Considering the severely ill patients, there was a high incidence of ARDS, the most common cause of death. Its lethality seems to be similar to that of seasonal influenza,(1) but it is greater than that reported for the respiratory coronavirus registered during the 2003 outbreak.(9) A study conducted in 11 ICUs from six cities in the state of Paraná (Brazil) included 63 suspected and 37 confirmed H1N1 cases and reported that most of the patients were young and that the mortality rate was 39.7%.(10)

The investigation of diagnostic and severity markers related to the nature of the infectious agent (bacterial versus viral) that caused the community-acquired pneumonia and those markers' association with the clinical outcomes will allow that prediction of an unfavorable evolution, if present, and can guide earlier interventions and treatment. The present study aimed to determine the clinical, epidemiological and laboratory differences between critically ill individuals with community-acquired pneumonia and those with severe pneumonia caused by the influenza A H1N1 virus.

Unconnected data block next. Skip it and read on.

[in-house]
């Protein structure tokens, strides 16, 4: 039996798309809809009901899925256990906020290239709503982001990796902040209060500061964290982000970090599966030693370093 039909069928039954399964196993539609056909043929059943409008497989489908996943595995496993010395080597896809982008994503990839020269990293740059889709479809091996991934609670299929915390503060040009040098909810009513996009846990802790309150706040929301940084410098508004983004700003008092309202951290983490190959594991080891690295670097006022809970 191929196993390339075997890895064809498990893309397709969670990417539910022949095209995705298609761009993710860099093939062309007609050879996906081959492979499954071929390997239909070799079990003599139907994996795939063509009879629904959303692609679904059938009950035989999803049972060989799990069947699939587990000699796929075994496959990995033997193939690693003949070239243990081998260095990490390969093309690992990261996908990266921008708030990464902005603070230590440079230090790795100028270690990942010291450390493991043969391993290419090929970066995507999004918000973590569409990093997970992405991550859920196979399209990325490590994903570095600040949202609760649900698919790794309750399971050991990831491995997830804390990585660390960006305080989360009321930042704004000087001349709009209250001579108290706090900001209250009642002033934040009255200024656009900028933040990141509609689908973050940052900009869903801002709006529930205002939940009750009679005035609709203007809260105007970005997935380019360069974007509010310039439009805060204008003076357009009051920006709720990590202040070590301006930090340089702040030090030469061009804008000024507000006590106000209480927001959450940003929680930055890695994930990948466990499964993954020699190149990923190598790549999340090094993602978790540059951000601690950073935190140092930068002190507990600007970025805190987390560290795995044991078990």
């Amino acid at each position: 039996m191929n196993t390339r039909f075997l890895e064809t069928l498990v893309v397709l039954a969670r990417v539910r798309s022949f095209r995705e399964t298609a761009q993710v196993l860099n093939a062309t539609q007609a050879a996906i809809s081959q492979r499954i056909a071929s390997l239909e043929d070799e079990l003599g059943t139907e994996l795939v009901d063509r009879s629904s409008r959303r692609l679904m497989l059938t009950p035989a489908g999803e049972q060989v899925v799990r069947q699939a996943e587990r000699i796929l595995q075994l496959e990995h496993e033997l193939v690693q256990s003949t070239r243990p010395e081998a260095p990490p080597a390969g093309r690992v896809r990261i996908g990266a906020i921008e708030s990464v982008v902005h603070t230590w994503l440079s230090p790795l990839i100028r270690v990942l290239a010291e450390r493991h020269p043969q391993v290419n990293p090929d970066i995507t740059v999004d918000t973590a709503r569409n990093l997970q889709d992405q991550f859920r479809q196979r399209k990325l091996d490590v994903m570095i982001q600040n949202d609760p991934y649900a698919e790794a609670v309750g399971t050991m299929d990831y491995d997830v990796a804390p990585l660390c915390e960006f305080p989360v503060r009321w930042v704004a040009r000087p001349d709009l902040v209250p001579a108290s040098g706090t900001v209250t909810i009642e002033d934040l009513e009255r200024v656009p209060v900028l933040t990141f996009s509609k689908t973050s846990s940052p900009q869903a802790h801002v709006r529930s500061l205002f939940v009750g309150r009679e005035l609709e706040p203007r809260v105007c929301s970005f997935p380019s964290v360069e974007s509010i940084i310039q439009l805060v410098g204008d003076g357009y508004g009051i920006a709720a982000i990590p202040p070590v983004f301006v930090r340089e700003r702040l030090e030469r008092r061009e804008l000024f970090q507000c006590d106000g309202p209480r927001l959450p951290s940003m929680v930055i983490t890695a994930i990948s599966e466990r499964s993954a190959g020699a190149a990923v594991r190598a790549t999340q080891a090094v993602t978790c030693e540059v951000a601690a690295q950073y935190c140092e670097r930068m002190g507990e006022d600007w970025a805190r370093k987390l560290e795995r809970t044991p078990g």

METHODS

Retrospectively and prospectively collected data from adult patients admitted to the Division of Critical Care (Mixed-24 bed ICU) of the Hospital de Base de São José do Rio Preto were analyzed. Data were collected between May 2009 and December 2010 from patients with a diagnosis of severe pneumonia caused by the influenza A virus H1N1 (H1N1). This study was approved by the Institutional Research Ethics Committee and informed consent was waived due to its observational nature.

The infection with influenza A H1N1 was diagnosed using the real time polymerase chain reaction (RT-PCR) of the nasopharyngeal secretion or respiratory tract specimens. Severe pneumonia caused by influenza A H1N1 was defined in the presence of fever >38ºC, cough and clinical, laboratory and radiological conditions compatible with pneumonia and signs of worsening of the disease, which included the following: tachypnea (respiratory rate >25), hypoxia (arterial oxygen saturation - SaO2 <92% at room air and <94% in pregnant women), cyanosis, oliguria, altered level of consciousness, worsening of chronic disease and hypotension (systolic blood pressure <90 mmHg) or the use of vasopressor drugs (dopamine >5 µg/kg/minute or any dose of norepinephrine).(11,12)